LONDON — Is anyone doling out awards for the best awards?

Maybe they should, at a time when the New York theater seems keener than ever to hand out a prize or two or 10. You don’t have to be based in London, as I am, to find this trophy mania intriguing — evidence that the American theater has perhaps caught up with the film and TV industries’ glut of statuettes that risk rendering the Oscars an also-ran by the time they finally arrive.

During a recent two-week trawl around Broadway and Off, I was astonished to find that practically every day could be spent attending this awards brunch or luncheon or some other organization’s cocktail party or dinner. (The real crunch came May 21, when the Obies, Dramatists Guild, National Broadway Awards and the Lincoln Center Theater benefit perf of “The House of Blue Leaves” all converged on the same which-one-do-I-choose evening.)

And pity the multiple winner who has to express gratitude over and over — as 31-year-old David Auburn is currently doing, thanks to his second play, “Proof.”

“I keep coming up with new ways to thank Daniel Sullivan,” says Auburn, referring to the director of his Pulitzer-winning (and virtually everything else-winning) play. Amid what he terms “the crazy season,” such concentrated plaudits have other bonuses, too.

“I’ve just learned how to tie a bow tie,” says the clearly delighted scribe: From mathematical formulae to formal wear.

London has its own theater prize-giving rituals, to be sure, but they are spread across the season, with the Evening Standard Drama Awards and the Oliviers now separated by some three months. In New York, between the Lortels and the Clarence Derwents and the Drama League lunch, Tony nominees brunch and God knows what else, small wonder that a nominated performer may be wondering how to fit in his or her actual show.

“It’s dizzying,” says Polly Bergen, whose Tony- and Drama Desk-nommed stand as Carlotta in “Follies” marks the 70-year-old performer’s first Broadway musical in 43 years. (Her last one was “First Impressions,” a musical version of “Pride and Prejudice.”) “I said, ‘I finally understand the true meaning of be careful what you wish for, you may get it’: I’m exhausted.”

Referring to the demands imposed by the trophy circuit, Bergen admits, “I would just like to do the show, you know, but this is very exciting. I can’t say that it isn’t.”

But excitement does exact a price, with Bergen — on the night of the Drama Desks, at least — packing in such a busy schedule of appearances that she was finding it hard to make time to eat. “I think someone should go out and buy me a TV dinner,” she smiles, “and bring it to my seat, don’t you?” (Absolutely!)

Actors and producers aren’t the only ones frantically doing the rounds. “It’s the hair people, the sound guys, the costumes,” points out “The Producers’ ” Gary Beach, a Drama Desk and Outer Critics Circle Award recipient (he tied for the latter with “The Full Monty’s” Andre de Shields) who could well make a clean sweep of things at the Tonys.

“Right now, we’re working on the Tony show and have rehearsals all week to get our four-minute presentation up,” Beach reports.

Nice work if you can get it

All that, and performing a Broadway behemoth eight times a week? After 31 years in the profession, Beach doesn’t sound fazed. “For myself, you know what, I’ve waited so long for this to happen. It’s an embarrassment of riches.”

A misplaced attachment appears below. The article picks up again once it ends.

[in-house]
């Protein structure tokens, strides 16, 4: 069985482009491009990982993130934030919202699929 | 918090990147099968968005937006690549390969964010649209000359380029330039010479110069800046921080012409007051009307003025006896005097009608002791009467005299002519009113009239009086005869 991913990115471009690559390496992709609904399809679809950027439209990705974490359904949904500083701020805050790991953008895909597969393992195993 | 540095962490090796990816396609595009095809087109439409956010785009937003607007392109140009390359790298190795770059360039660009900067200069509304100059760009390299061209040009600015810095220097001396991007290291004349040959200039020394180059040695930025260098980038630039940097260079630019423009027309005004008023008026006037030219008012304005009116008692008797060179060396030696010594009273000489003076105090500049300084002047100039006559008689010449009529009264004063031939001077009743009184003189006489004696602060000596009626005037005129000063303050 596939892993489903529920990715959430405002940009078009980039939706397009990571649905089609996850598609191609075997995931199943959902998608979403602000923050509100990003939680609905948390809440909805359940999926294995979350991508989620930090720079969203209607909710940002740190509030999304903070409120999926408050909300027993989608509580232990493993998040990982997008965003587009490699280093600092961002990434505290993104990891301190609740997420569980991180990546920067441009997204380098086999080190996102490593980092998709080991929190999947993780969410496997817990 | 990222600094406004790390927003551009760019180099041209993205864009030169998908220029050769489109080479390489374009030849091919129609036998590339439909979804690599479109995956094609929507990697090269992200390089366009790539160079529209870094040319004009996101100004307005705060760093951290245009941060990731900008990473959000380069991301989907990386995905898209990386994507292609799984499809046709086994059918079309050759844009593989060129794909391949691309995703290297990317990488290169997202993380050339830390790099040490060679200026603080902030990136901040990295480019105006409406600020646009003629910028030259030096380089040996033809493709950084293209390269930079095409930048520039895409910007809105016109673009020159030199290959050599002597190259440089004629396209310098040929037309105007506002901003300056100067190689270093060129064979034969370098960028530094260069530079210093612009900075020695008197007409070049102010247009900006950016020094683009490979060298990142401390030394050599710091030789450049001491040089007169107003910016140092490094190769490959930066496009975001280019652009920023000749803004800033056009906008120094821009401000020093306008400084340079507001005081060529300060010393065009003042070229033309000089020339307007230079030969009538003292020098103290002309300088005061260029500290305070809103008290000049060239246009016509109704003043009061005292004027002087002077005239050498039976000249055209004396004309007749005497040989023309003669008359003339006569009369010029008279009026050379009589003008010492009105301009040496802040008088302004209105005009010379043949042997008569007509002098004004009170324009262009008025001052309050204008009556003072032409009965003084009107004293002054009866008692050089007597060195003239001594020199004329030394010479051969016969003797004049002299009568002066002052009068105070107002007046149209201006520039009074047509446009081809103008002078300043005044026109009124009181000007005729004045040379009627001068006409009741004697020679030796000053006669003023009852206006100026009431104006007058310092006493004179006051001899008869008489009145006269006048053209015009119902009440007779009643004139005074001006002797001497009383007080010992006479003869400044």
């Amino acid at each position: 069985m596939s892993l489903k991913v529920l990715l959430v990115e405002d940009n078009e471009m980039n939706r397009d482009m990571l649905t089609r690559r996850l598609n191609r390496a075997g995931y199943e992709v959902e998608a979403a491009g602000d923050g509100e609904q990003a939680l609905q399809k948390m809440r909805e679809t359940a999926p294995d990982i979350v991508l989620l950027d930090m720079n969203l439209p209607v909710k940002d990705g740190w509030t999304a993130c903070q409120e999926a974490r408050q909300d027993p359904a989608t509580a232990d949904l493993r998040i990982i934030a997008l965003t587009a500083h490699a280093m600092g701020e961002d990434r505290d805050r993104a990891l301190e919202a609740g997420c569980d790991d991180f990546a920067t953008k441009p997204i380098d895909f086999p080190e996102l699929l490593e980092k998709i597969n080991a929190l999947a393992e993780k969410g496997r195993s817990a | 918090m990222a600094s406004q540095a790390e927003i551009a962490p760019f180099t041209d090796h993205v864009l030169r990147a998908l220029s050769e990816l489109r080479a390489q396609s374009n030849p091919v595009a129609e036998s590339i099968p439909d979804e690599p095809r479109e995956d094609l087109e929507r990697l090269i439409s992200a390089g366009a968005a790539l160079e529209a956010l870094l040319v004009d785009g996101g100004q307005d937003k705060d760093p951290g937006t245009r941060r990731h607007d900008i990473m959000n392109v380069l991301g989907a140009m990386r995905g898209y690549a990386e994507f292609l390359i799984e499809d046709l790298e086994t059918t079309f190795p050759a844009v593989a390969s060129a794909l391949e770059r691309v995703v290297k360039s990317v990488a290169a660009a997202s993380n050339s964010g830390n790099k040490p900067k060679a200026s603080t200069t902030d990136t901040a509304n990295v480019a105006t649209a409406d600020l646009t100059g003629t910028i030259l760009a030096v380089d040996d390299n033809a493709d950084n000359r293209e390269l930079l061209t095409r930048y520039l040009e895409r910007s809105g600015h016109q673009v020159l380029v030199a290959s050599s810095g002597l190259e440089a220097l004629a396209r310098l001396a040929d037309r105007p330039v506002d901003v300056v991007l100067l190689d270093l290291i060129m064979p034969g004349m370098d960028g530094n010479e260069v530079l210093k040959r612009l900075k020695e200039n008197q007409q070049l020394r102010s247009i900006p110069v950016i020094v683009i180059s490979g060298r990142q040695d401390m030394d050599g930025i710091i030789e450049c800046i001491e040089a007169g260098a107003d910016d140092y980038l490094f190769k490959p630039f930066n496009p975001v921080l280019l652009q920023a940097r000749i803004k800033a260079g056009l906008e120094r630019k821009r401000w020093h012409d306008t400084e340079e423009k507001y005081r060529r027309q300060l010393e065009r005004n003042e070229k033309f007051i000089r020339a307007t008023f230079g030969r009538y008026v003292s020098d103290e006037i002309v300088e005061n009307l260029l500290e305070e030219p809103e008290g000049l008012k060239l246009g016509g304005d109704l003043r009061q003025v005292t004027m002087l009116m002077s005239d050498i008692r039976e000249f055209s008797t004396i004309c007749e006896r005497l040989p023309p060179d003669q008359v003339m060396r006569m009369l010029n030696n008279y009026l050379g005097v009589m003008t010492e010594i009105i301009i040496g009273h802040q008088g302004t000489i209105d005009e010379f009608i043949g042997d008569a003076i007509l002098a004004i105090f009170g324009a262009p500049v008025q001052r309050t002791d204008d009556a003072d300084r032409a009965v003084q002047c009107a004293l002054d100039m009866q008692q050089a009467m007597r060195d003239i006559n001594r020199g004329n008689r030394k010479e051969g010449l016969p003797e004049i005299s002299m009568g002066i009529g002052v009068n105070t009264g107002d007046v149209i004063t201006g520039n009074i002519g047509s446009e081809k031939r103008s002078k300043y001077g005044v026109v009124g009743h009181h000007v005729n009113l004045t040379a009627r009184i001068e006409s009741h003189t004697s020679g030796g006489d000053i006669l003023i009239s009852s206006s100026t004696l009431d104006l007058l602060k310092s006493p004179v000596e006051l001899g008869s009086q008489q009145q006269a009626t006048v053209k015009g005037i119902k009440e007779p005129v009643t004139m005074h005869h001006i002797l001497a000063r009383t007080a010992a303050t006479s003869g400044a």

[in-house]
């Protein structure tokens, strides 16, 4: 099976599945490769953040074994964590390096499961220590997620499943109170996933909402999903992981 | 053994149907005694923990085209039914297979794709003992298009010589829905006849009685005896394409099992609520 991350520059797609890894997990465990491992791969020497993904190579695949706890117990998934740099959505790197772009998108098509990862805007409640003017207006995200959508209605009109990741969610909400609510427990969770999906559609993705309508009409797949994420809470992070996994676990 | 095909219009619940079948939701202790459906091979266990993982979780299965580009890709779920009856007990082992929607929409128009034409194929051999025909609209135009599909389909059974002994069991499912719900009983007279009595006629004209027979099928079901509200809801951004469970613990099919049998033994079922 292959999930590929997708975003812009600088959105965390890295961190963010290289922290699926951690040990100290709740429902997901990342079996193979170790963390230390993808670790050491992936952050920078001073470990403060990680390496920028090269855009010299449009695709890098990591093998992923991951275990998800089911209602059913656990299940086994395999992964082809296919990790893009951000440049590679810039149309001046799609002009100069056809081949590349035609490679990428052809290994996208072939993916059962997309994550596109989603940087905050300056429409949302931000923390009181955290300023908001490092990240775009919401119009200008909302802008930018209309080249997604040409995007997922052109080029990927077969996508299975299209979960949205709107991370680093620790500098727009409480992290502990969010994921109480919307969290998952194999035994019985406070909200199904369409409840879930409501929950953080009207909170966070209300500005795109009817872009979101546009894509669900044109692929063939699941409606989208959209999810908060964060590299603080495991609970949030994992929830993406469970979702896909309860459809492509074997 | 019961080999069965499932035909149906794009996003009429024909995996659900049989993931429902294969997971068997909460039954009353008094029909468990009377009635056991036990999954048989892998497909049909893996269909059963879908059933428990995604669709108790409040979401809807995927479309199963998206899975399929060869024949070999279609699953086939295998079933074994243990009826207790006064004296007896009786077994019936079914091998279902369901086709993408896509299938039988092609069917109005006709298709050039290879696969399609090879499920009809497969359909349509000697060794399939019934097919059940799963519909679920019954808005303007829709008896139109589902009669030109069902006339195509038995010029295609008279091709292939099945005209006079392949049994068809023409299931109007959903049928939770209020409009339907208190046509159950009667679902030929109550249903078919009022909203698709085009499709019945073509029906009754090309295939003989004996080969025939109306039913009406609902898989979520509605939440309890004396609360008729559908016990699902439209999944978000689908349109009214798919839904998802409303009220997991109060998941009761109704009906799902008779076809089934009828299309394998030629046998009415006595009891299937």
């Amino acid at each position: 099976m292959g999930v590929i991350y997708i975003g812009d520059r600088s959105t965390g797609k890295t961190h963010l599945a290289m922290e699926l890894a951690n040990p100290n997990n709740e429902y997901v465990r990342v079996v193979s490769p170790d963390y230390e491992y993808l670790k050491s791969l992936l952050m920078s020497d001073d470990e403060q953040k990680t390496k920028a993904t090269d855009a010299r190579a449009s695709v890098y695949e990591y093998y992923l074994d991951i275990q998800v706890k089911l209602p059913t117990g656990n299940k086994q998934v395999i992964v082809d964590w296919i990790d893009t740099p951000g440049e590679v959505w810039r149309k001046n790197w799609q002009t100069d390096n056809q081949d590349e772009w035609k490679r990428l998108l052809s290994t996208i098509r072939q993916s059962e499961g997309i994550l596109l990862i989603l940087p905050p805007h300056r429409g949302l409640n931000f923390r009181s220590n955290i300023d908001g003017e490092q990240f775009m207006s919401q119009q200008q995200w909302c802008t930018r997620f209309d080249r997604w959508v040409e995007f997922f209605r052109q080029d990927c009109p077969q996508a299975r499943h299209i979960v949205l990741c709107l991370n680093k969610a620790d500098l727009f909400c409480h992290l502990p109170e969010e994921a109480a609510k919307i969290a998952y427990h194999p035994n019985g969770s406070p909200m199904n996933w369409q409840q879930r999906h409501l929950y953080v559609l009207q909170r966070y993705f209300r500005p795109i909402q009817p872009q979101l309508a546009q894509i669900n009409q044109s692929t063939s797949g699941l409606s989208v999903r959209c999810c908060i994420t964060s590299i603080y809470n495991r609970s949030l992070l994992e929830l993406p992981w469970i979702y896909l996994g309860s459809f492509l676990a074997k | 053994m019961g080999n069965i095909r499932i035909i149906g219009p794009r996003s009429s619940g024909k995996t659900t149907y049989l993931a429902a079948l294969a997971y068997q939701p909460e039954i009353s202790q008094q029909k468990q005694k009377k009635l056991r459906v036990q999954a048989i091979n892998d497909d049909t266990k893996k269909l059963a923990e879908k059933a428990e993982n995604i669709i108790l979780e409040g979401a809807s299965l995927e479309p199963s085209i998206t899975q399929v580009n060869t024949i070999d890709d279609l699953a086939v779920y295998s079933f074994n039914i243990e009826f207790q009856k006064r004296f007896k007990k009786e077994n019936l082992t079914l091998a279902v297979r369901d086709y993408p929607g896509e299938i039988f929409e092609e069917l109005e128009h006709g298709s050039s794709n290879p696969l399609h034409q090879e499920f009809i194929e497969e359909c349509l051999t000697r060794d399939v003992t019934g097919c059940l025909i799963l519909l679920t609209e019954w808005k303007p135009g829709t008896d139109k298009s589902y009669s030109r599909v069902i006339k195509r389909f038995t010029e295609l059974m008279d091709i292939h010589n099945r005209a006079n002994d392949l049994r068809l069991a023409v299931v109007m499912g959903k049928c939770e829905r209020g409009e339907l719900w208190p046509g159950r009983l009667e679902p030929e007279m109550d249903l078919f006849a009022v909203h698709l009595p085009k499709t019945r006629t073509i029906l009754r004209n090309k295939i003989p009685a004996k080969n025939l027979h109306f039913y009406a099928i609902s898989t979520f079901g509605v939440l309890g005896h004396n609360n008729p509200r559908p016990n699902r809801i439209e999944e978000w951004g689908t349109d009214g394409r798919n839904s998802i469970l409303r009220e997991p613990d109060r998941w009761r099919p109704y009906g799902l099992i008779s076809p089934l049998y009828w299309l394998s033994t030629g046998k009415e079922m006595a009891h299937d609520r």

If such a plethora of statues is balm to the ego, where does that leave a public that may not know its Astaires from its Audience Awards at a time when PBS and CBS are hoping all eyes will be on the Tonys?

The snowball effect, says Randy Skinner, “42nd Street’s” extensively nommed choreographer (he was up for a Drama Desk and an Astaire Award and is a Tony hopeful), “always helps sell the shows, so I think producers are thankful for it, particularly if they get the awards.”

But is it not asking a lot of his company to tap their hearts out nightly, only to be on call the following day? “We have a very young cast,” Skinner says, “and I think they look at themselves as being invincible. They think they can do it all, and at this point, they probably can.”

At the same time, there’s nothing like perspective, which is why it was worth hearing from a past veteran of the same circuit, playwright Marsha Norman, and an outsider to it, English actress Janie Dee.

Not a big deal to Brits

“We’re all a bit ‘I just put them in my cupboard and forget about it’ here” about awards, says Dee, a two-time Olivier winner who copped a Theater World prize and an Obie (as well as a best actress Drama Desk nom) for her New York stage debut in “Comic Potential.” “In New York, everyone is proud and thrilled and very positive” on the topic of prizes. “They capitalize more on them; let’s face it, it’s more of a capitalist city.”

When Norman’s “night, Mother” won the Pulitzer in 1983, she recalls, “There were only four or five awards, and there wasn’t so much group thinking. This year, David (Auburn) is going to win everything, and that’s fabulous.” (Norman taught Auburn at Juilliard.)

But “night, Mother” went on to lose the Tony to “Torch Song Trilogy” at a time when — unlike now — the Tonys were more or less the only game in town.

As veep of the Dramatists Guild, Norman acknowledges the shift toward an “American herd instinct” that involves all these prizes in April and May: “It’s that season of year when your formal gown won’t get wet.”

And if awards must be given, let them be for the right reasons, with several Dramatists Guild prizes named for such theater luminaries as Frederick Loewe and the late agent Flora Roberts.

“People who have accumulated money in the theater want to leave it to young theater people that it can help — not,” adds Norman, “to their rotten relatives.”